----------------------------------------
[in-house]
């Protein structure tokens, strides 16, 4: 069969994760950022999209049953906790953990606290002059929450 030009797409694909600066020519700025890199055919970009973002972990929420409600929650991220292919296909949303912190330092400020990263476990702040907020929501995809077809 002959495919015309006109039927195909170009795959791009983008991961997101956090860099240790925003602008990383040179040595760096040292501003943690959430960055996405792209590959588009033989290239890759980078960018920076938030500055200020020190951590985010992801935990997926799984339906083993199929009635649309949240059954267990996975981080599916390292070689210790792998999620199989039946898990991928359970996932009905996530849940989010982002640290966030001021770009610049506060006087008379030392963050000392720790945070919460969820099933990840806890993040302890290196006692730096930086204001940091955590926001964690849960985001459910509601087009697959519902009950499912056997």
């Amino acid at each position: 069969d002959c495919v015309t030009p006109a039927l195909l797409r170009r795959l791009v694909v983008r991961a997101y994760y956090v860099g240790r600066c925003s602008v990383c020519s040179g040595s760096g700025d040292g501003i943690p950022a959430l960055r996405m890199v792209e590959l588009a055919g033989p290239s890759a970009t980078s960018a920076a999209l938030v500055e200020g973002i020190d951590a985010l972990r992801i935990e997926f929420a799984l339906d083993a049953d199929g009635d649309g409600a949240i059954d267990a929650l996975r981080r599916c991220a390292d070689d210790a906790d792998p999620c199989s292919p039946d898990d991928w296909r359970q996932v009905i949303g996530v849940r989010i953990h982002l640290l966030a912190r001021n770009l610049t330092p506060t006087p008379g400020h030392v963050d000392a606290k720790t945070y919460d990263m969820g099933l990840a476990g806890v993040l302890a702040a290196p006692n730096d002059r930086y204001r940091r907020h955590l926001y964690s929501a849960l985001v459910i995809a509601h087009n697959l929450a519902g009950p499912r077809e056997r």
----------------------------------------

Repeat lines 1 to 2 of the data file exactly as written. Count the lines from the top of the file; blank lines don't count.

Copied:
[in-house]
């Protein structure tokens, strides 16, 4: 069969994760950022999209049953906790953990606290002059929450 030009797409694909600066020519700025890199055919970009973002972990929420409600929650991220292919296909949303912190330092400020990263476990702040907020929501995809077809 002959495919015309006109039927195909170009795959791009983008991961997101956090860099240790925003602008990383040179040595760096040292501003943690959430960055996405792209590959588009033989290239890759980078960018920076938030500055200020020190951590985010992801935990997926799984339906083993199929009635649309949240059954267990996975981080599916390292070689210790792998999620199989039946898990991928359970996932009905996530849940989010982002640290966030001021770009610049506060006087008379030392963050000392720790945070919460969820099933990840806890993040302890290196006692730096930086204001940091955590926001964690849960985001459910509601087009697959519902009950499912056997």